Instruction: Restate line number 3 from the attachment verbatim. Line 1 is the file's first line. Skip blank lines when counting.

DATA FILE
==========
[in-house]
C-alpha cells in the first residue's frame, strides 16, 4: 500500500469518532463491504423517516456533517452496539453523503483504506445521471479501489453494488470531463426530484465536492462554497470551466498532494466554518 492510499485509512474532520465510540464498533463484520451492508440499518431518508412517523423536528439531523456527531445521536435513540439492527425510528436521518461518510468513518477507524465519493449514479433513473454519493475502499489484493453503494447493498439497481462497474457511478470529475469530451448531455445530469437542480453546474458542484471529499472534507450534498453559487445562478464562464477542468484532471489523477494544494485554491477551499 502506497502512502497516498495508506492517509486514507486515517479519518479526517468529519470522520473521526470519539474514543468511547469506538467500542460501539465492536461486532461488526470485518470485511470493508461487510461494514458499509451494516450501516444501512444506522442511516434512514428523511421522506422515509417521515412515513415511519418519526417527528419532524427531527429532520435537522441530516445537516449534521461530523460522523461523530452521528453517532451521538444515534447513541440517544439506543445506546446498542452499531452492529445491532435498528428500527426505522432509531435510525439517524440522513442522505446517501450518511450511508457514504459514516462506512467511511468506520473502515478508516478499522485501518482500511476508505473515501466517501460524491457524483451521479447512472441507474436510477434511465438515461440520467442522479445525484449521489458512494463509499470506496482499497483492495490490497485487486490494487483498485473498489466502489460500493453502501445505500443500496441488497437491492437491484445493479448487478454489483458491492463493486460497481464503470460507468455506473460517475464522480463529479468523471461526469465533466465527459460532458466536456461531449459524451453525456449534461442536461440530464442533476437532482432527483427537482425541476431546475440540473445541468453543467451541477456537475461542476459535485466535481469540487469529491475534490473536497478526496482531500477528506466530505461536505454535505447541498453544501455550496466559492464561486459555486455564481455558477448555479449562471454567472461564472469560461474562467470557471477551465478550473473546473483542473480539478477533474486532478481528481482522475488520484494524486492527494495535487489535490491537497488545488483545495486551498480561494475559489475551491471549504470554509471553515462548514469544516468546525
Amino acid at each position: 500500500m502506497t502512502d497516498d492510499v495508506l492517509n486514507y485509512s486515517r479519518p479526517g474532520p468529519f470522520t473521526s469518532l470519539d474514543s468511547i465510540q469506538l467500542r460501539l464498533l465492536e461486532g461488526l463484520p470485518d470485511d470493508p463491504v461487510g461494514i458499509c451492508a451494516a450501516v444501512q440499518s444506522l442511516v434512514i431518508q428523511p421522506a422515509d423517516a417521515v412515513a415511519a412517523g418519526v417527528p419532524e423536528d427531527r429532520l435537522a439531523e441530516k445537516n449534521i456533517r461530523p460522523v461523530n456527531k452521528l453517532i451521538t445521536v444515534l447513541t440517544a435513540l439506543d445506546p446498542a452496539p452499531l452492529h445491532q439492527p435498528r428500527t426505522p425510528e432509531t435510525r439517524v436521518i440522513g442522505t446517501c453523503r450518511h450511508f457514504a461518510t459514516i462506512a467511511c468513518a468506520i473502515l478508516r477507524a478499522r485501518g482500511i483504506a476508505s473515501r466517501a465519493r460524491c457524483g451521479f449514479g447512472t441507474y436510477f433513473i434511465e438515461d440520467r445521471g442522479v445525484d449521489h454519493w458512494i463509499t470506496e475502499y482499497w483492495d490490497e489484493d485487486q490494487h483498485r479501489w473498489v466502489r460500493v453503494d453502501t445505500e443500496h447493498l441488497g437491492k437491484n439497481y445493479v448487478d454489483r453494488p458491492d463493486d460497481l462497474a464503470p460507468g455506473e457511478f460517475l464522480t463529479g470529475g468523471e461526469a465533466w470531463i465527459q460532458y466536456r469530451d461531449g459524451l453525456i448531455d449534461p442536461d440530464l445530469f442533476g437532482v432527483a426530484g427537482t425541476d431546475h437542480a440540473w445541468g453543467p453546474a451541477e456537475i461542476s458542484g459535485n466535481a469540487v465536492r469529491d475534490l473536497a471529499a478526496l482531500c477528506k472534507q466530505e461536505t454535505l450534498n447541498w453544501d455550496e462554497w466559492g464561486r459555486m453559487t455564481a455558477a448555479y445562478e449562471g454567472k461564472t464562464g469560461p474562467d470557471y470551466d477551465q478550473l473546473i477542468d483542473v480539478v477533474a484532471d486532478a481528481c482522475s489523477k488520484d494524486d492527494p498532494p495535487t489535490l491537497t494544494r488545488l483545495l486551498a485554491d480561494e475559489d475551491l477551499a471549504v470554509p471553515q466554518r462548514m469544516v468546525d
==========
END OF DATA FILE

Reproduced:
Amino acid at each position: 500500500m502506497t502512502d497516498d492510499v495508506l492517509n486514507y485509512s486515517r479519518p479526517g474532520p468529519f470522520t473521526s469518532l470519539d474514543s468511547i465510540q469506538l467500542r460501539l464498533l465492536e461486532g461488526l463484520p470485518d470485511d470493508p463491504v461487510g461494514i458499509c451492508a451494516a450501516v444501512q440499518s444506522l442511516v434512514i431518508q428523511p421522506a422515509d423517516a417521515v412515513a415511519a412517523g418519526v417527528p419532524e423536528d427531527r429532520l435537522a439531523e441530516k445537516n449534521i456533517r461530523p460522523v461523530n456527531k452521528l453517532i451521538t445521536v444515534l447513541t440517544a435513540l439506543d445506546p446498542a452496539p452499531l452492529h445491532q439492527p435498528r428500527t426505522p425510528e432509531t435510525r439517524v436521518i440522513g442522505t446517501c453523503r450518511h450511508f457514504a461518510t459514516i462506512a467511511c468513518a468506520i473502515l478508516r477507524a478499522r485501518g482500511i483504506a476508505s473515501r466517501a465519493r460524491c457524483g451521479f449514479g447512472t441507474y436510477f433513473i434511465e438515461d440520467r445521471g442522479v445525484d449521489h454519493w458512494i463509499t470506496e475502499y482499497w483492495d490490497e489484493d485487486q490494487h483498485r479501489w473498489v466502489r460500493v453503494d453502501t445505500e443500496h447493498l441488497g437491492k437491484n439497481y445493479v448487478d454489483r453494488p458491492d463493486d460497481l462497474a464503470p460507468g455506473e457511478f460517475l464522480t463529479g470529475g468523471e461526469a465533466w470531463i465527459q460532458y466536456r469530451d461531449g459524451l453525456i448531455d449534461p442536461d440530464l445530469f442533476g437532482v432527483a426530484g427537482t425541476d431546475h437542480a440540473w445541468g453543467p453546474a451541477e456537475i461542476s458542484g459535485n466535481a469540487v465536492r469529491d475534490l473536497a471529499a478526496l482531500c477528506k472534507q466530505e461536505t454535505l450534498n447541498w453544501d455550496e462554497w466559492g464561486r459555486m453559487t455564481a455558477a448555479y445562478e449562471g454567472k461564472t464562464g469560461p474562467d470557471y470551466d477551465q478550473l473546473i477542468d483542473v480539478v477533474a484532471d486532478a481528481c482522475s489523477k488520484d494524486d492527494p498532494p495535487t489535490l491537497t494544494r488545488l483545495l486551498a485554491d480561494e475559489d475551491l477551499a471549504v470554509p471553515q466554518r462548514m469544516v468546525d